What wasn’t friendly were the impacts that onerous American sanctions are having on everyday Iranians. Joon told me they had even affected his elderly mother, who was seriously ill. “One of her symptoms is severe leg cramps that leave her in extreme pain. A client I had before Covid gave me an American muscle relaxing cream that helped a lot. But after it ran out, because of the sanctions, we can only buy an inferior product.” (Note: I tried mailing a couple of tubes of the helpful cream to Joon, but they didn’t get out of the U.S. because of Postal Service sanction regulations.)           

Imam Mosque The focus of Isfahan is on its huge main square surrounded by a ribbon of two-story, arched buildings interrupted by four focal points. The Imam Mosque encloses one end of the square and the other terminus is the entrance to the Grand Bazaar. Underneath its brick ceiling were maze-like corridors lined with stalls where everything from spices to suitcases were for sale to the flocks of people crowding its hallways.

Along the other two sides of the square are the Ali Gapu palace with its viewing platform from which royals long ago could watch games being played far below and the small Lotfollah Mosque that showcases an incredible tiled ceiling where rhythmic patterns of similar shapes rotate around a central explosion of color and design.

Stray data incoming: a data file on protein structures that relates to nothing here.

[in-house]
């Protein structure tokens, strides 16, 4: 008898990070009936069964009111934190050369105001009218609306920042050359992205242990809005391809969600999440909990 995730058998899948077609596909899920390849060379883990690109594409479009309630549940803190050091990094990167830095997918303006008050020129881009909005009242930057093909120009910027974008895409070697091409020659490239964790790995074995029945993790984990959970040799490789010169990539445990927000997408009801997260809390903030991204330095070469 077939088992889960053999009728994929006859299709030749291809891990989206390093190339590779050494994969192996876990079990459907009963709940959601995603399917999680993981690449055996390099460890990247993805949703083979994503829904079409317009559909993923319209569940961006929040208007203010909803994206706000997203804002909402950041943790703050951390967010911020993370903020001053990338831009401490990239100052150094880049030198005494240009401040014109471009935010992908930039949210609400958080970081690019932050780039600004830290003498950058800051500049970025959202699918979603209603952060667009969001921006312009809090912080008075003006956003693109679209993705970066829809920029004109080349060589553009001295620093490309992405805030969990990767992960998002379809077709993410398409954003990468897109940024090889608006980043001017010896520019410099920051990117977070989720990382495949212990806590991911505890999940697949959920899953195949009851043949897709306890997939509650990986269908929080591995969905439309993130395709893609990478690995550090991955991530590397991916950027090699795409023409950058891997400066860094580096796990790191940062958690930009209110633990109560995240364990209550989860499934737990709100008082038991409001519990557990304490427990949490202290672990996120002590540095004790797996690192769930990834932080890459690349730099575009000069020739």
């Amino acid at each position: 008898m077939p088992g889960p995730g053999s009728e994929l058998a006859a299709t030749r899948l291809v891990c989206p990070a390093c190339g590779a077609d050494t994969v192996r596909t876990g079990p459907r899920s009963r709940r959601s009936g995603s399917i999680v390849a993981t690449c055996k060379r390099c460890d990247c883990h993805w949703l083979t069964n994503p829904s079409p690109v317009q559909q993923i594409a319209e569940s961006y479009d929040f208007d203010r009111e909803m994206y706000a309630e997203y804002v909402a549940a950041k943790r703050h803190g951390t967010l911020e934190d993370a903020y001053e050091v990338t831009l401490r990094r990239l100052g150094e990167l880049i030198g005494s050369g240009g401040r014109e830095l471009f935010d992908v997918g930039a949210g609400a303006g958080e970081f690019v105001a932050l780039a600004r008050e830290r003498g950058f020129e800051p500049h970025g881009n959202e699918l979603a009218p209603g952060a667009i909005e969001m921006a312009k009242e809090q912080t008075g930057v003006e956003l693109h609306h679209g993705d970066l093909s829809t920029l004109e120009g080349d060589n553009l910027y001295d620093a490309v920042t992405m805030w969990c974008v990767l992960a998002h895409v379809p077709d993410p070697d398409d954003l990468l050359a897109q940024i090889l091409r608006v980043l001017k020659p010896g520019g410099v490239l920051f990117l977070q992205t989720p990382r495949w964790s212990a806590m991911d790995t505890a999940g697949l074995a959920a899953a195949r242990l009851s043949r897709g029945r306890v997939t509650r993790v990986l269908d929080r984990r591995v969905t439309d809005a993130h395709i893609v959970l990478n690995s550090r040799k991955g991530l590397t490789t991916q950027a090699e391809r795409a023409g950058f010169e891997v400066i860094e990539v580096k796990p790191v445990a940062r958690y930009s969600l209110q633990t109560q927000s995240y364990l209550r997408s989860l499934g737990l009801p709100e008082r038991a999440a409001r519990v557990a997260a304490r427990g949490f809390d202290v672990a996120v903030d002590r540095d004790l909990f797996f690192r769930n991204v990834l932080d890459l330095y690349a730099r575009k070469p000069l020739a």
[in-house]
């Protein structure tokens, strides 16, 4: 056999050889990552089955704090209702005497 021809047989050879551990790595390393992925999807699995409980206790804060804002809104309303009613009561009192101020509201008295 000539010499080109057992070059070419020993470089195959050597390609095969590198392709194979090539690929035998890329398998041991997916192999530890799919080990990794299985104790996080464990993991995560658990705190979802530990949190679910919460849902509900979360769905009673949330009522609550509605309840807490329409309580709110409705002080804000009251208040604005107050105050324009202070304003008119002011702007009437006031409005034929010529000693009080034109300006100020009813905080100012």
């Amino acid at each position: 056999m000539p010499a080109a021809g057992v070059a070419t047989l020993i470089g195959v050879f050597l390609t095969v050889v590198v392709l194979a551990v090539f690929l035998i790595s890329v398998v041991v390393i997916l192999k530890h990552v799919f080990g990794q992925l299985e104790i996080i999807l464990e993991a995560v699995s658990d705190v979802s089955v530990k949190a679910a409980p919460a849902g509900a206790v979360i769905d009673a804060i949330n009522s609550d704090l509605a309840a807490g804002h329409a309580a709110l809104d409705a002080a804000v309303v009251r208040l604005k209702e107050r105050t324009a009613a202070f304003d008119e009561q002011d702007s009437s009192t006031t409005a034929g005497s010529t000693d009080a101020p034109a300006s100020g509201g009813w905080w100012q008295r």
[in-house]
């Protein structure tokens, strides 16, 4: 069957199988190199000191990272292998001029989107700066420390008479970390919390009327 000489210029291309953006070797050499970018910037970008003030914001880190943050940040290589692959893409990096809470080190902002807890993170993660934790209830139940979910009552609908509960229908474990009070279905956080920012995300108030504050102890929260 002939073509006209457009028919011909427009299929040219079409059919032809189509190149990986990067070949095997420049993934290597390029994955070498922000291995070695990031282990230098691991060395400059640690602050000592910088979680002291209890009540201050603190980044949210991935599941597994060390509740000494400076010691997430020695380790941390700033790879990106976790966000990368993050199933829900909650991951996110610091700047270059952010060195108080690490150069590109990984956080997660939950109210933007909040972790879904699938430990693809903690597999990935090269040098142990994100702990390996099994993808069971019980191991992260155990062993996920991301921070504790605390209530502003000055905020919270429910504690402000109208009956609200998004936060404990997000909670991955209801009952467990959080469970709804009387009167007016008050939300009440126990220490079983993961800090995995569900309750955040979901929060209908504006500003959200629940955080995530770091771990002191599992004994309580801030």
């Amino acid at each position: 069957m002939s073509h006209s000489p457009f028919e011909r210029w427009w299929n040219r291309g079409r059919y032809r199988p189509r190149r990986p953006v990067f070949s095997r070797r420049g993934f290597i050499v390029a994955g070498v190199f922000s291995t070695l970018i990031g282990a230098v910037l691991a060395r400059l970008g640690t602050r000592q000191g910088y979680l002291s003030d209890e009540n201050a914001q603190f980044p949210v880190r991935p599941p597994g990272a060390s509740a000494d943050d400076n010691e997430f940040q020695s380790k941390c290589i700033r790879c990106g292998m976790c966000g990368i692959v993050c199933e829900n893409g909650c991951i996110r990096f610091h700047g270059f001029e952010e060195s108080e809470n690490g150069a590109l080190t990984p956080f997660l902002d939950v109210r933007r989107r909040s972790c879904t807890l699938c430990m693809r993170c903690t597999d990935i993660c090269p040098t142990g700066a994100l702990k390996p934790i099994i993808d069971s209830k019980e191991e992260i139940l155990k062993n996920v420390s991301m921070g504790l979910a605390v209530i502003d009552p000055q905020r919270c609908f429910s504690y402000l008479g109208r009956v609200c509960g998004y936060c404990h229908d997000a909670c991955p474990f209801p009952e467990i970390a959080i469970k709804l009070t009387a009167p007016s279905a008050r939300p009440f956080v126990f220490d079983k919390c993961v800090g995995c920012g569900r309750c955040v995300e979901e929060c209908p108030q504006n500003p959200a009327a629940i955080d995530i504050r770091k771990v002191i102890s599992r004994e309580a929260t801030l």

After sunset, hundreds of people were enjoying a delightful fall evening on the square that was brightly illuminated from the surrounding arches. The light cast reflections of the structures into a long pool of water, making the image appear doubled. Families picnicked on the grass, youngsters chased pigeons, and some couples held hands. A few women without head scarfs were present and not being hassled. Dozens of people also stood in a line, waiting to take a horse-drawn carriage ride around the square. As the clomp-clomp-clomp of the horses’ hoofs echoed throughout the peaceful space, it reminded me that sometimes what travelers hear about a place and what they experience can be vastly different. It’s always good, I recalled, to keep an open mind when traveling.  

© Dave Devine 9.1.23